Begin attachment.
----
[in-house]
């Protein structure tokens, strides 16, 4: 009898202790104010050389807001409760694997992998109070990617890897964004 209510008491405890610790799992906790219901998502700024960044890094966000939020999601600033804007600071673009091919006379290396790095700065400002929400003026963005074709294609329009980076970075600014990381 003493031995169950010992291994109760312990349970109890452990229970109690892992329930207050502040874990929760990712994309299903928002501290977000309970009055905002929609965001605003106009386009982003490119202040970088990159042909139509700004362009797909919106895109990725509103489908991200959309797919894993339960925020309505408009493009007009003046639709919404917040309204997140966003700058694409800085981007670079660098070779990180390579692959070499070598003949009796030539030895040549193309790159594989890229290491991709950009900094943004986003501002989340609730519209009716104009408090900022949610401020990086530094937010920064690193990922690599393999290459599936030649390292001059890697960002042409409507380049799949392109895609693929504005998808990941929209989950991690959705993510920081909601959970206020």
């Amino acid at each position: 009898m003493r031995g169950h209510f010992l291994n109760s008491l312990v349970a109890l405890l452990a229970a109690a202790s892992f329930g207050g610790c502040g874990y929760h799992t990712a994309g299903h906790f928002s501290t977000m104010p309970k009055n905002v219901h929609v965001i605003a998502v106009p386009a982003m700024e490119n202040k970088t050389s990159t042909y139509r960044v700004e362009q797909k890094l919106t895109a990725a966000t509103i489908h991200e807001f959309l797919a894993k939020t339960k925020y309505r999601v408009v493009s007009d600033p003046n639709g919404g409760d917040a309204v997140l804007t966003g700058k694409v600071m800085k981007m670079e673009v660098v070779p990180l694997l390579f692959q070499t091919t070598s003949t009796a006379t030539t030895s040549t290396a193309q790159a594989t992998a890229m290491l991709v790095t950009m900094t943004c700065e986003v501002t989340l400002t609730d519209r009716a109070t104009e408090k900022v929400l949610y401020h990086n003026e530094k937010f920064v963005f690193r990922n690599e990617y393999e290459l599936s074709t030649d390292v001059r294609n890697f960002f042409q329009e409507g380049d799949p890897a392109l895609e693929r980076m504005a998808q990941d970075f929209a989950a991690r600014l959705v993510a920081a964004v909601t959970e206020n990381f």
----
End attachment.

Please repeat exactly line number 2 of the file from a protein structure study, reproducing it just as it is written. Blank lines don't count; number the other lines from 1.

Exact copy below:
């Protein structure tokens, strides 16, 4: 009898202790104010050389807001409760694997992998109070990617890897964004 209510008491405890610790799992906790219901998502700024960044890094966000939020999601600033804007600071673009091919006379290396790095700065400002929400003026963005074709294609329009980076970075600014990381 003493031995169950010992291994109760312990349970109890452990229970109690892992329930207050502040874990929760990712994309299903928002501290977000309970009055905002929609965001605003106009386009982003490119202040970088990159042909139509700004362009797909919106895109990725509103489908991200959309797919894993339960925020309505408009493009007009003046639709919404917040309204997140966003700058694409800085981007670079660098070779990180390579692959070499070598003949009796030539030895040549193309790159594989890229290491991709950009900094943004986003501002989340609730519209009716104009408090900022949610401020990086530094937010920064690193990922690599393999290459599936030649390292001059890697960002042409409507380049799949392109895609693929504005998808990941929209989950991690959705993510920081909601959970206020």